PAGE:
Dr. King certainly had similar conversations with city officials, asking him to “move slower and more gently” but they shut down the bridge in Selma anyway. The bus boycott in Montgomery inspired by Rosa Parks was highly disruptive to the city. White Jim Crow shop owners who had their business disturbed by protestors at lunch counter “sit ins” were outraged at the disturbance of business as usual. (Sound familiar?) If things are to change, we must all of us be disturbed and inconvenienced. 400 years of oppression and discriminatory systems don’t just disappear on their own. They will not go away by people being nice.

While these actions are meant to disrupt and create discomfort, let us remind ourselves that they are being done with the greater purpose of equality, peace, and justice, through a motivation of love. Come to think of it, most love is inconvenient. I just got a puppy, and he has quickly become the love of my life, even though he takes up all my free time and has churned my daily schedule into chaos. Having children does the same. So does falling in love romantically. We make sacrifices for love, but never would we consider doing otherwise, because there is such great reward. And it just feels good.

This week being Christmas, with all of creation groaning in anticipation for the arrival of the baby who brings peace and justice to the world, let us stop and consider the inconvenience of his arrival. First, his poor parents had to travel to another city while pregnant, then flee to a neighboring country because the government was slaughtering Jewish babies because Jesus was threatening the throne. As he grew to be a man, his radical love disrupted many people’s lives. The disciples left behind families and jobs. Pharisees and Sadducees were put “on blast” for their discriminatory religion that barred women, children, the poor, and sick people from entering the temple. Through embarrassing confrontations with Jesus, some of those leaders changed their ways. The disciples were frustrated that Jesus was constantly slowing down and changing their schedules so they could play with children, talk with Samaritan women, and feed thousands of hungry people. The disciples were tired. They just wanted business as usual. They wanted to keep their reputations intact, but Jesus didn’t care about maintaining their egos or schedules of sleep. He constantly went out of his way to show mercy and love to those who showed up in his path, to those experiencing oppression, sickness, and isolation. He asks the same of us.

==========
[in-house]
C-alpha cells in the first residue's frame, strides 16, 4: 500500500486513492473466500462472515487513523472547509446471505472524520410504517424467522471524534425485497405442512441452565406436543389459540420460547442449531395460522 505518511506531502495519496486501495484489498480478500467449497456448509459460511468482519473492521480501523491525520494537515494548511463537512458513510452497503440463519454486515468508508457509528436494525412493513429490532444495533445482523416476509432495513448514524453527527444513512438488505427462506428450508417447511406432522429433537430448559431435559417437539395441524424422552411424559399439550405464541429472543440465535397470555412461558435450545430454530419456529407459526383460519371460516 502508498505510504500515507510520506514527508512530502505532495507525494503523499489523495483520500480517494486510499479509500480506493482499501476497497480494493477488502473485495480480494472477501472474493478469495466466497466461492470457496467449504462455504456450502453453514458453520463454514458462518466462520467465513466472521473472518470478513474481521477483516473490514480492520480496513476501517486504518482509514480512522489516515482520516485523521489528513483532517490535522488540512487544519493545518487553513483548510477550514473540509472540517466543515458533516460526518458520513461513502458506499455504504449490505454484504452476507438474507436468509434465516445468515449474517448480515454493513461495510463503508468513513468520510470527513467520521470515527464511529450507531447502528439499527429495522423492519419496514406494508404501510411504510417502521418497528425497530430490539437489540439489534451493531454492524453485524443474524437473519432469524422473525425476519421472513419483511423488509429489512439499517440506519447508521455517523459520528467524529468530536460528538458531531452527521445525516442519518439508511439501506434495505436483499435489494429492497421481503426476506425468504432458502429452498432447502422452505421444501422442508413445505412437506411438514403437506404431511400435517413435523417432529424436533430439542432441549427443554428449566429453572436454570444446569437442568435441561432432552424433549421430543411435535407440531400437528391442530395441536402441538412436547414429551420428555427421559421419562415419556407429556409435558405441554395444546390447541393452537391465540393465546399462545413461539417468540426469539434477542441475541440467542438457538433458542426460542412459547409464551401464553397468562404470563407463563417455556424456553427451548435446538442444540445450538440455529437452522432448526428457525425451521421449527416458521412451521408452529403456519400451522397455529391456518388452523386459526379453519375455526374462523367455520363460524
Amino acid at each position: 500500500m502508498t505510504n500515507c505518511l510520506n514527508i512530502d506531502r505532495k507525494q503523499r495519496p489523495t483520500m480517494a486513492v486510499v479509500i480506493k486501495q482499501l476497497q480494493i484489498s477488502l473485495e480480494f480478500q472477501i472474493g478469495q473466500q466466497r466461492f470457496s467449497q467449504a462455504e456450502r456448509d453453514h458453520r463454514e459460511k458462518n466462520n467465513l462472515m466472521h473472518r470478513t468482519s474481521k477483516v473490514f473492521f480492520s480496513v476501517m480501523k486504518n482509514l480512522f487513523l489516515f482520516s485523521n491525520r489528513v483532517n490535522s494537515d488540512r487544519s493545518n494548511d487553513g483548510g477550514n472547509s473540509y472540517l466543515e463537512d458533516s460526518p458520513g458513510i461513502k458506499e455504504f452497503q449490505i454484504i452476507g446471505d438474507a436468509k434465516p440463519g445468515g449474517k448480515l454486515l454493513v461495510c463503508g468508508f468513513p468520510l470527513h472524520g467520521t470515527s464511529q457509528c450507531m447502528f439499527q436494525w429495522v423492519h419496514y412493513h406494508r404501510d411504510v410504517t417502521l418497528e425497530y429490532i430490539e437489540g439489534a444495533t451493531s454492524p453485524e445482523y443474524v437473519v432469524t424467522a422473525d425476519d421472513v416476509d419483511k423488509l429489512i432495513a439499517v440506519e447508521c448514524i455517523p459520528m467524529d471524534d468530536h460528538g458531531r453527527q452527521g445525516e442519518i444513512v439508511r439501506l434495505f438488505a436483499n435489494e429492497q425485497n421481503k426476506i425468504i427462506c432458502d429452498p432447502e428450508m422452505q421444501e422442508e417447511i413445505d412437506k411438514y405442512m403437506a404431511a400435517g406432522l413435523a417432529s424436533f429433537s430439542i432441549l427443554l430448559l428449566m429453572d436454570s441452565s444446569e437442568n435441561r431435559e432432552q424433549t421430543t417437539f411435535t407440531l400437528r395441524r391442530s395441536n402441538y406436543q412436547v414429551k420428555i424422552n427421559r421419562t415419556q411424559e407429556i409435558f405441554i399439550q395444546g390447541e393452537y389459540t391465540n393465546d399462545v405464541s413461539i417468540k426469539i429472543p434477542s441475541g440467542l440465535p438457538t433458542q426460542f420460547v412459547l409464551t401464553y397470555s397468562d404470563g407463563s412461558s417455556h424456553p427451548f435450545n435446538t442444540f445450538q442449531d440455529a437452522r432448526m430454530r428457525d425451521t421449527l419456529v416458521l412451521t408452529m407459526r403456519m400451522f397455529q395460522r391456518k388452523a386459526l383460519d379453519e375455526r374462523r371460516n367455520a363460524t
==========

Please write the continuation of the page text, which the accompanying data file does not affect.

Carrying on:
Black Americans (and other Americans of color) are currently experiencing oppression, sickness, and isolation. And they are showing up in our path. They are refusing to be cast aside, ignored, locked up, beaten, shot, used, and blasphemed. They are saying that their lives matter. This doesn’t mean that white lives (or any other lives) matter less. They are just pointing out that black lives currently do not matter, according to all the staggering evidence of history and current times, and they should matter.

When people get desperate, they reach out to touch the hem of Jesus’ cloak. They cry out “Son of Man, have mercy on us!” They lower family members down through rooftops. They demand loaves and fish. Black America is desperate. Jesus’ merciful hands were so far-reaching that they were threatening enough to be nailed to a tree. His disciples could have gone back to business as usual after his death, had the story ended there. But they saw him resurrected, and with that sight, there was no turning back. What is seen cannot be unseen. What is known cannot be unknown. As the inconvenient prophet Rev. Dr. Martin Luther King Jr. said, we have been to “the mountaintop” and have seen the other side, the Promised Land! With determination, we will have justice and peace! So go ahead, #blacklivesmatter, do your thing. Let’s get uncomfortable in the name of Love.

Chelsea Forbrook

The Interior Castle (a book by Teresa of Avila)

illustrated by Michael and Isaiah Bischoff

Sweet Surrender

by Barry A. Thomas


In the first statement of the first chapter of the book Follow Me, Jan David Hettinga writes: “The ultimate issue in the universe is leadership. Who you follow and what directs your life, is the single most important thing about you.” In the book he describes the tension between living in the Kingdom of Self and living in the Kingdom of God. The Kingdom of God is not a reference to a place with territory and boundaries. The Kingdom of God is referencing the reign of God – God’s lordship.

Often times the Kingdom of Self is the chief competitor to the Kingdom of God. Yes, there are times some external evil is the main problem, but most often it is us. I am what gets in the way of God fully reigning in my life. Jesus taught that a person cannot serve two masters. A person must let go of the Kingdom of Self in order to fully experience the Kingdom of God. The key word that best describes this process is: SURRENDER.